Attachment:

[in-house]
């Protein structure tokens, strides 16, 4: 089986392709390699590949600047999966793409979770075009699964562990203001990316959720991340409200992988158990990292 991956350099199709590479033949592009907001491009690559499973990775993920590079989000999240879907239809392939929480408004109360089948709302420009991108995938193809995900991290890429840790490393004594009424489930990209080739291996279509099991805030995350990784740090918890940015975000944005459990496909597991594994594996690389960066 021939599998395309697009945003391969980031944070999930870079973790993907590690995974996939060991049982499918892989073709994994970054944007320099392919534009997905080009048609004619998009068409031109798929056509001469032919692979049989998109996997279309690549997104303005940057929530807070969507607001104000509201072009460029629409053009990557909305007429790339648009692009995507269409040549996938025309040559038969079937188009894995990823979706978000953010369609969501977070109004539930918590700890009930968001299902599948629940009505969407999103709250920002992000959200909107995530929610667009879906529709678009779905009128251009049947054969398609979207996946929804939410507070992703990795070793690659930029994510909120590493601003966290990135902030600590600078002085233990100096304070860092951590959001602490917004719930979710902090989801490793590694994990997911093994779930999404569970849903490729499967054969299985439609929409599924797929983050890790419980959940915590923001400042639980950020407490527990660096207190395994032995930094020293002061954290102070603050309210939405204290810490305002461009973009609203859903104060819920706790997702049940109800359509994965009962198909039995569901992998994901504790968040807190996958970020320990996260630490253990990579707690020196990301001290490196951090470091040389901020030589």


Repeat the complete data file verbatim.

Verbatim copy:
[in-house]
């Protein structure tokens, strides 16, 4: 089986392709390699590949600047999966793409979770075009699964562990203001990316959720991340409200992988158990990292 991956350099199709590479033949592009907001491009690559499973990775993920590079989000999240879907239809392939929480408004109360089948709302420009991108995938193809995900991290890429840790490393004594009424489930990209080739291996279509099991805030995350990784740090918890940015975000944005459990496909597991594994594996690389960066 021939599998395309697009945003391969980031944070999930870079973790993907590690995974996939060991049982499918892989073709994994970054944007320099392919534009997905080009048609004619998009068409031109798929056509001469032919692979049989998109996997279309690549997104303005940057929530807070969507607001104000509201072009460029629409053009990557909305007429790339648009692009995507269409040549996938025309040559038969079937188009894995990823979706978000953010369609969501977070109004539930918590700890009930968001299902599948629940009505969407999103709250920002992000959200909107995530929610667009879906529709678009779905009128251009049947054969398609979207996946929804939410507070992703990795070793690659930029994510909120590493601003966290990135902030600590600078002085233990100096304070860092951590959001602490917004719930979710902090989801490793590694994990997911093994779930999404569970849903490729499967054969299985439609929409599924797929983050890790419980959940915590923001400042639980950020407490527990660096207190395994032995930094020293002061954290102070603050309210939405204290810490305002461009973009609203859903104060819920706790997702049940109800359509994965009962198909039995569901992998994901504790968040807190996958970020320990996260630490253990990579707690020196990301001290490196951090470091040389901020030589």